6. Svala Björgvinsdóttir – Paper (video)
Apart from being a successful singer/songwriter in her own right, Svala is also the daughter of Björgvin Helgi Halldórsson, who represented Iceland in Eurovision 1995. Paper is a mid-tempo electropop ballad. Barely a few seconds into the song, the edgy beat grabs the attention. Just like in the 2nd semi-final of the selection, tattooed beauty Svala was dressed in a light-coloured suit, her star-dusted hair tied back in a ponytail and sporting large golden earrings. She looked confident throughout, while sharp use of spotlights, animated backdrop displays and laser effects suited the beat and overall atmosphere of the song. Difficult to go unnoticed.
7. Daði Freyr Pétursson – Is This Love? (video)
I spoke too soon. If Paper was difficult to go unnoticed, then Is This Love? was difficult to forget. For a number of reasons. The song has an unmistakably 80’s electropop sound to it. The presentation started with oddly shaped, illuminated electric guitars and handheld keyboards being the only things visible onstage. The camera soon cut to the tall figure of the young, long-haired male singer, in his black trousers and green top. He remained as cool as a cucumber and maintained an eccentric, theatrically goofy gaze throughout. The musicians onstage included two backing singers. They all wore similar green tops with what appeared to be pixelated portraits of their own self on the front. The same pixelated figures were projected behind each of the six people on stage – a presentational addition to the semi-final. They occasionally swayed from side to side in formation. The laid-back, simplistic, tongue-in-cheek ‘routine’ also involved some intentionally exaggerated bum swaying. As if the presentation was not quirky enough, there was an extra handheld keyboard coming down from the ceiling, with the singer grabbing it and playing a solo. Having started more or less aligned across the stage, the backing musicians slowly moved closer and closer until they surrounded Daði Freyr Pétursson in time for the presentation’s finale. Quirky, delightfully off the wall, Marmite… (Gosh, this was a handful to describe!)
The Final Round results were as follows:
|1||Aron Hannes Emilsson||Tonight||17,552||14,604||32,156||3||eliminated|
|2||Arnar Jónsson & Rakel Pálsdóttir||Again||4,816||18,095||22,911||5||eliminated|
|4||Hildur Kristin Sefánsdóttir||Bammbaramm||2,977||11,111||14,088||7||eliminated|
|5||Rúnar Eff Rúnarsson||Make Your Way Back Home||5,545||13,650||19,195||6||eliminated|
|6||Svala Björgvinsdóttir||Paper||45,258||24,759||70,017||1||through to Superfinal|
|7||Daði Freyr Pétursson||Is This Love?||25,195||22,219||47,414||2||through to Superfinal|
Svala Björgvinsdóttir and Daði Freyr Pétursson were through to the Superfinal Round and performed their entries Paper and Is This Love? again.
The results of the Superfinal, ‘duel’ round were as follows:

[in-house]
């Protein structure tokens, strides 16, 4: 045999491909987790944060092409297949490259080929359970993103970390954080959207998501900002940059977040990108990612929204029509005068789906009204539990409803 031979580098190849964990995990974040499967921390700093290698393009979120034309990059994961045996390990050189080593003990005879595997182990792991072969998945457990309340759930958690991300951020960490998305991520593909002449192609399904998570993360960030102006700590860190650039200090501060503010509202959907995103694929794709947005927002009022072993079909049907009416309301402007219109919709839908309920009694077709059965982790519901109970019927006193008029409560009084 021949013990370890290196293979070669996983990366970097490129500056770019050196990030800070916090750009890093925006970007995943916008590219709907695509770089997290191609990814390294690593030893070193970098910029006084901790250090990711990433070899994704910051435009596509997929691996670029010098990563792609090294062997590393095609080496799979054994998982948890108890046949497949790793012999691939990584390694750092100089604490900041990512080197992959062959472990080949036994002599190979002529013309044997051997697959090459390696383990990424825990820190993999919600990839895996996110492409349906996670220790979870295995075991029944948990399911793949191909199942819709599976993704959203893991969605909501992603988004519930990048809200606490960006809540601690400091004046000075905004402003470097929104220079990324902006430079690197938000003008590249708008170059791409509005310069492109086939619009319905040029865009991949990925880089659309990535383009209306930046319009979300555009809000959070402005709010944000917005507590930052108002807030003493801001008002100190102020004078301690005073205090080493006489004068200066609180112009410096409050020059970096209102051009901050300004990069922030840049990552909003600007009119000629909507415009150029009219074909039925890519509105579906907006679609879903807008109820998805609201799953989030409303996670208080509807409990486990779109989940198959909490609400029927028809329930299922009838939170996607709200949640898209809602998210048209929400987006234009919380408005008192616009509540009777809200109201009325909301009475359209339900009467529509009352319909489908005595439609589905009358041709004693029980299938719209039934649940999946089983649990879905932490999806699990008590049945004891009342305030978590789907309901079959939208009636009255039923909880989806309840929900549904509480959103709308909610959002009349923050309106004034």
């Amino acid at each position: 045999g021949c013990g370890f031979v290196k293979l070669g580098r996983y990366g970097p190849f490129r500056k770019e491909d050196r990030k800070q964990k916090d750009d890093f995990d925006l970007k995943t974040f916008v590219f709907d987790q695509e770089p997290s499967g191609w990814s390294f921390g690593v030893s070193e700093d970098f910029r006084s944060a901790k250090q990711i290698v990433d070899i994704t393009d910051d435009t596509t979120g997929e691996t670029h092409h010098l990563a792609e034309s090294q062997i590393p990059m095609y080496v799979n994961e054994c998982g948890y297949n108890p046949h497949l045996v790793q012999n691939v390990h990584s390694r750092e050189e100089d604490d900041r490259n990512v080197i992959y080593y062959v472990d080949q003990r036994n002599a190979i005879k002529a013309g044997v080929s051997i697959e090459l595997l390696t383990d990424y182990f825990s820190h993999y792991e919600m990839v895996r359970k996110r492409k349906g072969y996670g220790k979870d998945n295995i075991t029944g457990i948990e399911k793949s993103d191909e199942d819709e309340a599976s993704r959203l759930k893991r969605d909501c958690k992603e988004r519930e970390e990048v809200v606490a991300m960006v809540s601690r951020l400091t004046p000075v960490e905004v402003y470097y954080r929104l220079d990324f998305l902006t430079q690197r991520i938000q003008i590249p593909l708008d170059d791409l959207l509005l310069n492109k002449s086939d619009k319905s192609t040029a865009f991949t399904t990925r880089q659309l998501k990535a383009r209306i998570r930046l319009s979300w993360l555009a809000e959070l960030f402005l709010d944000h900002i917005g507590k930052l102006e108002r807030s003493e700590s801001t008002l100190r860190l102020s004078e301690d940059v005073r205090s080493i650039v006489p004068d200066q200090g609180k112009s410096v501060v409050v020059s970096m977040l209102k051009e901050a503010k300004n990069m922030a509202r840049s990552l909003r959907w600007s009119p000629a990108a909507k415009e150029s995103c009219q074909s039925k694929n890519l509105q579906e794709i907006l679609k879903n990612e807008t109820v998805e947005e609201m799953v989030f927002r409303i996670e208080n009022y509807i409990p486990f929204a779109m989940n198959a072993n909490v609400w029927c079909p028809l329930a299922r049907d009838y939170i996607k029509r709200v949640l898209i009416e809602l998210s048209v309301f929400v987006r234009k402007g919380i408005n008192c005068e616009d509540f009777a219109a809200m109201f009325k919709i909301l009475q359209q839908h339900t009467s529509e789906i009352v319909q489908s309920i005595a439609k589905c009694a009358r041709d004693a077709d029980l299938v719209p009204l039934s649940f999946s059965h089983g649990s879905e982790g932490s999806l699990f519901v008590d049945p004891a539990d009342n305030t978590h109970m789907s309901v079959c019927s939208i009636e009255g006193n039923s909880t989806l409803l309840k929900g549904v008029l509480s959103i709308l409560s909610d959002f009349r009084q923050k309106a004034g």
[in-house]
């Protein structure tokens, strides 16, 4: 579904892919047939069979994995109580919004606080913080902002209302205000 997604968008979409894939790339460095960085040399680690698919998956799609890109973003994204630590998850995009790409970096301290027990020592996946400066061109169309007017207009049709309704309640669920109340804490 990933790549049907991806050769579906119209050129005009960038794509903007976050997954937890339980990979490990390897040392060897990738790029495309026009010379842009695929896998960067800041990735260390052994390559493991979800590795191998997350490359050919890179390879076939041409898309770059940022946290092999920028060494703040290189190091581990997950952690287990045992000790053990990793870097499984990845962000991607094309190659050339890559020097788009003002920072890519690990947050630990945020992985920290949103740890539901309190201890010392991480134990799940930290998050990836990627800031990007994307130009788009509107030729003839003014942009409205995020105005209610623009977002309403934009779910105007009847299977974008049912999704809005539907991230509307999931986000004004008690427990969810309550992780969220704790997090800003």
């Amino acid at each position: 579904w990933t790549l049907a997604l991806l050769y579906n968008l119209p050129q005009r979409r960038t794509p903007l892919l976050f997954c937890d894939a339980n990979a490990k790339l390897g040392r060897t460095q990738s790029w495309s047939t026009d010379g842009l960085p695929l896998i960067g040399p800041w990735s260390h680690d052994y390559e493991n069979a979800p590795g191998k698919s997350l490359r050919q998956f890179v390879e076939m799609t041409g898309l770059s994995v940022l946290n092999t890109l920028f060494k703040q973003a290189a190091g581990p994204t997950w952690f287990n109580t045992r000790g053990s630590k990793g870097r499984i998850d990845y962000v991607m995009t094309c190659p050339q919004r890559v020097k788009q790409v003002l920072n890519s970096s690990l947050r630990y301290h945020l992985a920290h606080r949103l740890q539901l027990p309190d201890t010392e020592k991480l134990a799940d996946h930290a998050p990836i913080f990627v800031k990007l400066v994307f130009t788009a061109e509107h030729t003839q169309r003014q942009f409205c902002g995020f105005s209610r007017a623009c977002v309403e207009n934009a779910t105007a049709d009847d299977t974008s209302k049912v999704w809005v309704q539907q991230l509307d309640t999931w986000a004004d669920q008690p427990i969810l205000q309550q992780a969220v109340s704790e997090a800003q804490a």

|Daði Freyr Pétursson||Is This Love?||28,329||runner up|
Svala Björgvinsdóttir will represent Iceland with Paper in Kyiv this May!
Söngvakeppnin 2017 was broadcast live from the Laugardalshöll national indoor arena.
The show was presented by actress, presenter and former Miss Iceland Ragnhildur Steinunn Jónsdóttir and was opened by last year’s Icelandic representative, Greta Salóme, who sang her entry Hear Them Calling.
Every so often there were informal interviews with the contestants in the green room.
The interval act was Måns Zelmerlöw who performed his ballad Wrong Decision to a great round of applause.
Greta Salóme also took to the stage while the voting was still going on. There followed an interview that included footage of her work.
The surprise of the night was a duet of Greta with Alexander Rybak, the 2009 Eurovision winner. The two artists played together on their violins a short piece from Antonio Vivaldi’s Summer from the Four Seasons.
Rybak then performed his winner song Fairytale, animating the crowd.
During a green room interview, Zelmerlöw spoke of his love of Iceland. He mentioned that there were two songs that stood out for him and thought could do well in Eurovision. He didn’t sound so sure when asked whether he thought Iceland had a Eurovision winner this year however, causing lighthearted uproar by the crowd…
The interval act between the Final and Superfinal Round consisted again of performances by Greta and Måns Zelmerlöw. Måns Zelmerlöw gave a short rendition of his 2015 Eurovision winner Heroes and performed his single Glorious.
Iceland in the Eurovision Song Contest
2017 will mark Iceland’s 31st participation in the Eurovision Song Contest. Since its debut in 1986, the highest placing for the island nation were two second places in 1999 with Selma and All Out Of Luck and in 2009 with Yohanna and the entry Is It True?.
Iceland has managed to qualify for the Eurovision Grand Final seven out of the twelve times it had to compete in the semi-final round so far. Last year, Greta Salóme with her entry Hear Them Calling did not manage to qualify for the Grand Final, marking the second time in a row that the country had failed to do so.
In the video below you can watch Svala Björgvinsdóttir performing Paper during the final Söngvakeppnin 2017.